Thermostat Deadband Rule of Thumb?

Is there a rule of thumb in choosing thermostat's deadband range. I am using Totaline's definition of deadband (which is the difference between the set point and when the heating (or cooling) goes on. If the heating mode set point is 70 and the deadband is 2, the heat will go on at 68 and turn off at 70. If in cooling mode, the cooling would go on at 72 and turn off at 70.
I used to have it set at 1 degree and now have it at 2 degrees as my furnace this was cycling on and off this past cold winter in the northeast.
My friend just had a new thermostat installed in PA and the contractor set his deadband to 1 degree.
I'm just curious if there is a rule of thumb or some general cost saving formula based on the deadband.
Jonathan
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Deadband is that....deadband where the stat basically ignores what you have it at, till its time.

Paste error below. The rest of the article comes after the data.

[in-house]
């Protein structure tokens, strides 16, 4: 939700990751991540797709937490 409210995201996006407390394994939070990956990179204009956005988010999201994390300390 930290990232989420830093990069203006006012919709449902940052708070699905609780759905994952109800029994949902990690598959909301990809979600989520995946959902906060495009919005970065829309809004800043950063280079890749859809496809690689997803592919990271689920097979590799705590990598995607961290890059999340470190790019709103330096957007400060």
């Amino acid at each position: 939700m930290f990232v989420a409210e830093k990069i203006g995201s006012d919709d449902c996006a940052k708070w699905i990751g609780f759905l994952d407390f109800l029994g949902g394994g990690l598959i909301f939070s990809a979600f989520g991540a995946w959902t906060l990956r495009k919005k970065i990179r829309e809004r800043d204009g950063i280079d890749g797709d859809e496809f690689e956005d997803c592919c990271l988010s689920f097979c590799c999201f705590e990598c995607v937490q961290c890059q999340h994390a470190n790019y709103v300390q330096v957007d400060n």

Anticipation is what you need to set, and Totaline stats basically, suck ass anyway.
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Jonathan writes:

It all depends on the load vs the source and the frequency you wnat cycles. Load changes with seasons, day/night, weather, etc. That's why a better thermostat lets you adjust the hysteresis. Your 1 or 2 degrees is typical.
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Larger swings are easier on the equipment, short cycles wear out components faster and give less efficiency as start up is not efficient till it is warmed up- heat mode or cooled down AC mode. It is really a matter of comfort. Some people want constant temp some dont mind a 4 degree spread . Set it to where it swings to much then back off trying to keep longer cycles. Short 10 - 15 minute cycles are not the best for HVAC equipment
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